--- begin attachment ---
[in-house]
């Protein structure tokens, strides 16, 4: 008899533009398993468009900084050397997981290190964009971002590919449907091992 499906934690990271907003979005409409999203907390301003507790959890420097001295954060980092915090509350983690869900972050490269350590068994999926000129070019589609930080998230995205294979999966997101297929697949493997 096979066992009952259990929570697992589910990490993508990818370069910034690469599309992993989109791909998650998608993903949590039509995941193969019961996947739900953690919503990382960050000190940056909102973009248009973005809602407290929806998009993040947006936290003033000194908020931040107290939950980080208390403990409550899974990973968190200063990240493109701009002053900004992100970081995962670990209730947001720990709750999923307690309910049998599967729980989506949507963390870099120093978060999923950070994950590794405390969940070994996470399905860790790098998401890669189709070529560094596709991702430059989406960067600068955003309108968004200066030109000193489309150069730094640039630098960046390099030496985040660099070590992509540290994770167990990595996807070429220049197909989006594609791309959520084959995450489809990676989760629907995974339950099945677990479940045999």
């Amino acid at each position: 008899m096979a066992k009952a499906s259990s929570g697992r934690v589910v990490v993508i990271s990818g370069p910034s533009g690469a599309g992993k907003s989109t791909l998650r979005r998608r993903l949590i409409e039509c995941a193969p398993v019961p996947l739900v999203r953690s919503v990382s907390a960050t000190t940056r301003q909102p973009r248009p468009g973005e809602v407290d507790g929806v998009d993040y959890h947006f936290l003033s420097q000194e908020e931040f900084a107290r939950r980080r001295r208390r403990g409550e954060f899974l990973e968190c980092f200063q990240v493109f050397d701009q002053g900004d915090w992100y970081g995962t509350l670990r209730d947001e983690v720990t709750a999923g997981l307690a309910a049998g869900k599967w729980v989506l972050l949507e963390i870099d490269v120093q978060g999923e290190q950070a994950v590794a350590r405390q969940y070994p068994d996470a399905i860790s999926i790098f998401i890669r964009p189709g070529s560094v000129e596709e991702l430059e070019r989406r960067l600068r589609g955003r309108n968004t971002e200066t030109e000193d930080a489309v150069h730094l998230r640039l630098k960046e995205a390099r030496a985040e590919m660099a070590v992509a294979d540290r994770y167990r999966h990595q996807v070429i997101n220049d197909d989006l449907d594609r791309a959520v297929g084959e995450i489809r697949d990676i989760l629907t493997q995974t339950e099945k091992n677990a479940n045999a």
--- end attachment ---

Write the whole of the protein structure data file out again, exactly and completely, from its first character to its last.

[in-house]
């Protein structure tokens, strides 16, 4: 008899533009398993468009900084050397997981290190964009971002590919449907091992 499906934690990271907003979005409409999203907390301003507790959890420097001295954060980092915090509350983690869900972050490269350590068994999926000129070019589609930080998230995205294979999966997101297929697949493997 096979066992009952259990929570697992589910990490993508990818370069910034690469599309992993989109791909998650998608993903949590039509995941193969019961996947739900953690919503990382960050000190940056909102973009248009973005809602407290929806998009993040947006936290003033000194908020931040107290939950980080208390403990409550899974990973968190200063990240493109701009002053900004992100970081995962670990209730947001720990709750999923307690309910049998599967729980989506949507963390870099120093978060999923950070994950590794405390969940070994996470399905860790790098998401890669189709070529560094596709991702430059989406960067600068955003309108968004200066030109000193489309150069730094640039630098960046390099030496985040660099070590992509540290994770167990990595996807070429220049197909989006594609791309959520084959995450489809990676989760629907995974339950099945677990479940045999």
């Amino acid at each position: 008899m096979a066992k009952a499906s259990s929570g697992r934690v589910v990490v993508i990271s990818g370069p910034s533009g690469a599309g992993k907003s989109t791909l998650r979005r998608r993903l949590i409409e039509c995941a193969p398993v019961p996947l739900v999203r953690s919503v990382s907390a960050t000190t940056r301003q909102p973009r248009p468009g973005e809602v407290d507790g929806v998009d993040y959890h947006f936290l003033s420097q000194e908020e931040f900084a107290r939950r980080r001295r208390r403990g409550e954060f899974l990973e968190c980092f200063q990240v493109f050397d701009q002053g900004d915090w992100y970081g995962t509350l670990r209730d947001e983690v720990t709750a999923g997981l307690a309910a049998g869900k599967w729980v989506l972050l949507e963390i870099d490269v120093q978060g999923e290190q950070a994950v590794a350590r405390q969940y070994p068994d996470a399905i860790s999926i790098f998401i890669r964009p189709g070529s560094v000129e596709e991702l430059e070019r989406r960067l600068r589609g955003r309108n968004t971002e200066t030109e000193d930080a489309v150069h730094l998230r640039l630098k960046e995205a390099r030496a985040e590919m660099a070590v992509a294979d540290r994770y167990r999966h990595q996807v070429i997101n220049d197909d989006l449907d594609r791309a959520v297929g084959e995450i489809r697949d990676i989760l629907t493997q995974t339950e099945k091992n677990a479940n045999a």